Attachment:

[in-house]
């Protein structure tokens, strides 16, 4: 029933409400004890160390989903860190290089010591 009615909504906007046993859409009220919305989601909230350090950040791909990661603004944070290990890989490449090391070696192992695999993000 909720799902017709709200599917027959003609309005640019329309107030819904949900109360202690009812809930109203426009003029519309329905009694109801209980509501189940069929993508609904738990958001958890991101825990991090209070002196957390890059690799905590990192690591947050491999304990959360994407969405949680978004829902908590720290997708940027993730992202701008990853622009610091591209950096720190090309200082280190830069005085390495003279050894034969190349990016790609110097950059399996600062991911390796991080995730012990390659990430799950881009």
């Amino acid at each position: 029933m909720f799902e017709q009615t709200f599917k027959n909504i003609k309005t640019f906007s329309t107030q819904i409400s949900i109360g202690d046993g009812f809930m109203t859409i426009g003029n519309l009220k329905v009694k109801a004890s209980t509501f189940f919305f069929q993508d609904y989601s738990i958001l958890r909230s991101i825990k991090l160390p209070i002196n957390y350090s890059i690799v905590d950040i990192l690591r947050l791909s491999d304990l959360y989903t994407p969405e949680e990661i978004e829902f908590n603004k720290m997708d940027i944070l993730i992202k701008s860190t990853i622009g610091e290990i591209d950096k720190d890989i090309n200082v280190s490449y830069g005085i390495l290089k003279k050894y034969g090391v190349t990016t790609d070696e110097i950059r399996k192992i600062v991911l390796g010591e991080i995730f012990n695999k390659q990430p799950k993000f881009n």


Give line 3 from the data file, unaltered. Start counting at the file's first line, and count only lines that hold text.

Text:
């Amino acid at each position: 029933m909720f799902e017709q009615t709200f599917k027959n909504i003609k309005t640019f906007s329309t107030q819904i409400s949900i109360g202690d046993g009812f809930m109203t859409i426009g003029n519309l009220k329905v009694k109801a004890s209980t509501f189940f919305f069929q993508d609904y989601s738990i958001l958890r909230s991101i825990k991090l160390p209070i002196n957390y350090s890059i690799v905590d950040i990192l690591r947050l791909s491999d304990l959360y989903t994407p969405e949680e990661i978004e829902f908590n603004k720290m997708d940027i944070l993730i992202k701008s860190t990853i622009g610091e290990i591209d950096k720190d890989i090309n200082v280190s490449y830069g005085i390495l290089k003279k050894y034969g090391v190349t990016t790609d070696e110097i950059r399996k192992i600062v991911l390796g010591e991080i995730f012990n695999k390659q990430p799950k993000f881009n």